Physics-based spring reverb emulation has seen steady advances in the literature over approximately the past decade, with a recent focus on improved numerical simulation of helical spring vibrations. The input and output of tanks have not yet seen extensive research, and as such simplified driving and pick-up models are commonly employed in simulation algorithms. To help advance the physics-based models, this study investigates the underlying physics behind the driving mechanism, the design of which is based on electromagnetic induction and includes a cylindrical magnet attached to the spring. How the electromagnetic field drives this magnetic bead is studied here experimentally. It is generally thought that the bead drives the spring through rotation, but specific aspects still require attention, including if the magnetic field can excite other polarisations and how the behaviour varies across the audio frequency range. Using sine-sweeps and high-speed video recordings, two polarisations of motion evident in the bead are tracked up to 1,000 Hz, where the effect of the spring is mitigated with damping. Video footage compares the damped and undamped case and indicates that the transverse motion is due to the reflected wave propagations and the magnetic field thus induces only rotation in the bead.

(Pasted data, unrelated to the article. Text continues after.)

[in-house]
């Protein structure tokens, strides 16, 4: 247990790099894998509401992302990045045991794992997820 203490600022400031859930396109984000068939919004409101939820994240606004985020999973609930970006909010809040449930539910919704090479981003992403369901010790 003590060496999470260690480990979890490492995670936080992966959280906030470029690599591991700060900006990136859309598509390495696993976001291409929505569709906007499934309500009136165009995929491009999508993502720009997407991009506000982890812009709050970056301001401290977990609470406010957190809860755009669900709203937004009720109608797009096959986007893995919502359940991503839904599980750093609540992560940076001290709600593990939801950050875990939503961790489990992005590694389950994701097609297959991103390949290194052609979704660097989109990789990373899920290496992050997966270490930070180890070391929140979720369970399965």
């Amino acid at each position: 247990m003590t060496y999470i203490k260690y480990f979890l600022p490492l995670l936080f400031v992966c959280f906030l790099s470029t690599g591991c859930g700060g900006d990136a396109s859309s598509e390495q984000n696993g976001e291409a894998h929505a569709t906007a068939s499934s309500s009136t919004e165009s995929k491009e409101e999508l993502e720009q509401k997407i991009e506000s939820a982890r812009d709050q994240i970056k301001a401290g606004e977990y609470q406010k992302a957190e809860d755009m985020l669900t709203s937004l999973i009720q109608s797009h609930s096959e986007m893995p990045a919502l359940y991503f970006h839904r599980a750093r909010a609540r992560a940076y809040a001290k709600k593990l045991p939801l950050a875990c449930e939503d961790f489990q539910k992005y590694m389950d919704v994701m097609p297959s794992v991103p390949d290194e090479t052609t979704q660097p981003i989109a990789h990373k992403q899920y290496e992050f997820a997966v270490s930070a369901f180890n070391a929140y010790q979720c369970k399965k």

|Name||Proceedings of Meetings on Acoustics|
|Publisher||Accoustical Society of America|